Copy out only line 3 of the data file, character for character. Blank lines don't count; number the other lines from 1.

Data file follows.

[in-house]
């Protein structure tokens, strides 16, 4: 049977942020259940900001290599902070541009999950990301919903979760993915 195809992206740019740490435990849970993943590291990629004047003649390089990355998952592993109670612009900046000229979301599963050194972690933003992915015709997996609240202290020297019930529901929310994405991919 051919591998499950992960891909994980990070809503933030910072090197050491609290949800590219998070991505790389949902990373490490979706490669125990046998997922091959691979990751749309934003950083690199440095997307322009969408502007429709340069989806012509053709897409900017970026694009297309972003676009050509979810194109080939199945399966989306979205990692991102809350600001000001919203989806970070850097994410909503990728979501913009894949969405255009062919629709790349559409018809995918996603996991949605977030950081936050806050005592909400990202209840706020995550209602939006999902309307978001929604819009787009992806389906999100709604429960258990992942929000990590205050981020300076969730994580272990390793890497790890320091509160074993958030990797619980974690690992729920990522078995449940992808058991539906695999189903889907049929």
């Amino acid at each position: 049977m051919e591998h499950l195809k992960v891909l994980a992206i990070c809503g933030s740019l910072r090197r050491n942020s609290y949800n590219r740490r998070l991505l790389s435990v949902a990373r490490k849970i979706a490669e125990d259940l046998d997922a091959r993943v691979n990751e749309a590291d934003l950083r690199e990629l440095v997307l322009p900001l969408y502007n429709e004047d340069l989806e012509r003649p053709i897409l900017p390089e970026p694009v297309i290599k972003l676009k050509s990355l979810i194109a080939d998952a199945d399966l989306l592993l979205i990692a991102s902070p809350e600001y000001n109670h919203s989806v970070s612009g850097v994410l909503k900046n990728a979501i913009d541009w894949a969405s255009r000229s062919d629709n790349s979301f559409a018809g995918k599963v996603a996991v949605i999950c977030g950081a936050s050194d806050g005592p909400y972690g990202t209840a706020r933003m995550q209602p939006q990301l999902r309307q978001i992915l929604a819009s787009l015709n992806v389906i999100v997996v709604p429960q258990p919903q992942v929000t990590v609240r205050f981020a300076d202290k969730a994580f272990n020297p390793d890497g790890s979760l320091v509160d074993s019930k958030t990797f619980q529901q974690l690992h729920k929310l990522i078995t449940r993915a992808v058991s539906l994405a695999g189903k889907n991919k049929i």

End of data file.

């Amino acid at each position: 049977m051919e591998h499950l195809k992960v891909l994980a992206i990070c809503g933030s740019l910072r090197r050491n942020s609290y949800n590219r740490r998070l991505l790389s435990v949902a990373r490490k849970i979706a490669e125990d259940l046998d997922a091959r993943v691979n990751e749309a590291d934003l950083r690199e990629l440095v997307l322009p900001l969408y502007n429709e004047d340069l989806e012509r003649p053709i897409l900017p390089e970026p694009v297309i290599k972003l676009k050509s990355l979810i194109a080939d998952a199945d399966l989306l592993l979205i990692a991102s902070p809350e600001y000001n109670h919203s989806v970070s612009g850097v994410l909503k900046n990728a979501i913009d541009w894949a969405s255009r000229s062919d629709n790349s979301f559409a018809g995918k599963v996603a996991v949605i999950c977030g950081a936050s050194d806050g005592p909400y972690g990202t209840a706020r933003m995550q209602p939006q990301l999902r309307q978001i992915l929604a819009s787009l015709n992806v389906i999100v997996v709604p429960q258990p919903q992942v929000t990590v609240r205050f981020a300076d202290k969730a994580f272990n020297p390793d890497g790890s979760l320091v509160d074993s019930k958030t990797f619980q529901q974690l690992h729920k929310l990522i078995t449940r993915a992808v058991s539906l994405a695999g189903k889907n991919k049929i």